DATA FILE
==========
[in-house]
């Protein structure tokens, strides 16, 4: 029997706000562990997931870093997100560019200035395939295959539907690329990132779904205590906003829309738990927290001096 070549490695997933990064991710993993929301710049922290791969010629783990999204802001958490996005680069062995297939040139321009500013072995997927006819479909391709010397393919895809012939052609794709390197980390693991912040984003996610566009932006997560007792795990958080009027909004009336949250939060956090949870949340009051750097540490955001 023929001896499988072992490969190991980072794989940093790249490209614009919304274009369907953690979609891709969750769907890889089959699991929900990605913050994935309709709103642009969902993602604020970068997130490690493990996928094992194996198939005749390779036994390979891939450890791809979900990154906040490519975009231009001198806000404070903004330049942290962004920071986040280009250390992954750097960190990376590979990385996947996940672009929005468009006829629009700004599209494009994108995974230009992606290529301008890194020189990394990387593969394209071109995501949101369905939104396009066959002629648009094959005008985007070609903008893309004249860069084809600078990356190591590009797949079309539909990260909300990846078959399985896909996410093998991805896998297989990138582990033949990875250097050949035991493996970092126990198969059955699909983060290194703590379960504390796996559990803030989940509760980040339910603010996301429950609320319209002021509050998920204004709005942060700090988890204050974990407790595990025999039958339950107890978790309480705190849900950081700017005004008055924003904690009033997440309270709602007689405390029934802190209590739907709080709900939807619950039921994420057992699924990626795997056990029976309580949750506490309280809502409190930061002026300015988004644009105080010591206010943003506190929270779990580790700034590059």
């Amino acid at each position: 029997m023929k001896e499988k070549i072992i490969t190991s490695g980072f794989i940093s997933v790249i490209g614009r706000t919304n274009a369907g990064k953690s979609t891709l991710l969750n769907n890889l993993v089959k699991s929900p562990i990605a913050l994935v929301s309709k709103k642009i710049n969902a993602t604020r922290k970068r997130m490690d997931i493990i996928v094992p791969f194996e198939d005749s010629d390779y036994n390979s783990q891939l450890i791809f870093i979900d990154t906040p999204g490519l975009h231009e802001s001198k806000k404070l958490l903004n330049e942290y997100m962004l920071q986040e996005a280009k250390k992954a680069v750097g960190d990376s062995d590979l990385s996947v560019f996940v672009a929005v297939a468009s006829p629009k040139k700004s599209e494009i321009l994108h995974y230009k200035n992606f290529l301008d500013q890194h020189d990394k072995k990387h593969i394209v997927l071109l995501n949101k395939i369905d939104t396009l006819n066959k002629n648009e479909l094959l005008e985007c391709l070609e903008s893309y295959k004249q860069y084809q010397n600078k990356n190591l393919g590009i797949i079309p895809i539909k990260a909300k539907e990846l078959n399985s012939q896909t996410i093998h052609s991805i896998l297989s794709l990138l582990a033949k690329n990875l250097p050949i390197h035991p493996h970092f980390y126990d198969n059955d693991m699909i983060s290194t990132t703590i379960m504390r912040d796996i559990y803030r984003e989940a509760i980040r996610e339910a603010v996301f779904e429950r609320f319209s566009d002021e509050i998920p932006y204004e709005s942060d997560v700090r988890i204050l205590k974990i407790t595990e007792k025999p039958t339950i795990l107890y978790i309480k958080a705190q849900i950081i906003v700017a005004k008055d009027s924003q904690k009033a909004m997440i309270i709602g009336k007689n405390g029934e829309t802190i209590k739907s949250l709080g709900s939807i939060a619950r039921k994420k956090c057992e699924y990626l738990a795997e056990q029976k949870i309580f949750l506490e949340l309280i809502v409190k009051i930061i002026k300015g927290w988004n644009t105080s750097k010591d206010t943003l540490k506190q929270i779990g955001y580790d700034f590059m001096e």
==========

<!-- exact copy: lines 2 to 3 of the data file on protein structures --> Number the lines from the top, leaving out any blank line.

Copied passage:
């Protein structure tokens, strides 16, 4: 029997706000562990997931870093997100560019200035395939295959539907690329990132779904205590906003829309738990927290001096 070549490695997933990064991710993993929301710049922290791969010629783990999204802001958490996005680069062995297939040139321009500013072995997927006819479909391709010397393919895809012939052609794709390197980390693991912040984003996610566009932006997560007792795990958080009027909004009336949250939060956090949870949340009051750097540490955001 023929001896499988072992490969190991980072794989940093790249490209614009919304274009369907953690979609891709969750769907890889089959699991929900990605913050994935309709709103642009969902993602604020970068997130490690493990996928094992194996198939005749390779036994390979891939450890791809979900990154906040490519975009231009001198806000404070903004330049942290962004920071986040280009250390992954750097960190990376590979990385996947996940672009929005468009006829629009700004599209494009994108995974230009992606290529301008890194020189990394990387593969394209071109995501949101369905939104396009066959002629648009094959005008985007070609903008893309004249860069084809600078990356190591590009797949079309539909990260909300990846078959399985896909996410093998991805896998297989990138582990033949990875250097050949035991493996970092126990198969059955699909983060290194703590379960504390796996559990803030989940509760980040339910603010996301429950609320319209002021509050998920204004709005942060700090988890204050974990407790595990025999039958339950107890978790309480705190849900950081700017005004008055924003904690009033997440309270709602007689405390029934802190209590739907709080709900939807619950039921994420057992699924990626795997056990029976309580949750506490309280809502409190930061002026300015988004644009105080010591206010943003506190929270779990580790700034590059």
């Amino acid at each position: 029997m023929k001896e499988k070549i072992i490969t190991s490695g980072f794989i940093s997933v790249i490209g614009r706000t919304n274009a369907g990064k953690s979609t891709l991710l969750n769907n890889l993993v089959k699991s929900p562990i990605a913050l994935v929301s309709k709103k642009i710049n969902a993602t604020r922290k970068r997130m490690d997931i493990i996928v094992p791969f194996e198939d005749s010629d390779y036994n390979s783990q891939l450890i791809f870093i979900d990154t906040p999204g490519l975009h231009e802001s001198k806000k404070l958490l903004n330049e942290y997100m962004l920071q986040e996005a280009k250390k992954a680069v750097g960190d990376s062995d590979l990385s996947v560019f996940v672009a929005v297939a468009s006829p629009k040139k700004s599209e494009i321009l994108h995974y230009k200035n992606f290529l301008d500013q890194h020189d990394k072995k990387h593969i394209v997927l071109l995501n949101k395939i369905d939104t396009l006819n066959k002629n648009e479909l094959l005008e985007c391709l070609e903008s893309y295959k004249q860069y084809q010397n600078k990356n190591l393919g590009i797949i079309p895809i539909k990260a909300k539907e990846l078959n399985s012939q896909t996410i093998h052609s991805i896998l297989s794709l990138l582990a033949k690329n990875l250097p050949i390197h035991p493996h970092f980390y126990d198969n059955d693991m699909i983060s290194t990132t703590i379960m504390r912040d796996i559990y803030r984003e989940a509760i980040r996610e339910a603010v996301f779904e429950r609320f319209s566009d002021e509050i998920p932006y204004e709005s942060d997560v700090r988890i204050l205590k974990i407790t595990e007792k025999p039958t339950i795990l107890y978790i309480k958080a705190q849900i950081i906003v700017a005004k008055d009027s924003q904690k009033a909004m997440i309270i709602g009336k007689n405390g029934e829309t802190i209590k739907s949250l709080g709900s939807i939060a619950r039921k994420k956090c057992e699924y990626l738990a795997e056990q029976k949870i309580f949750l506490e949340l309280i809502v409190k009051i930061i002026k300015g927290w988004n644009t105080s750097k010591d206010t943003l540490k506190q929270i779990g955001y580790d700034f590059m001096e």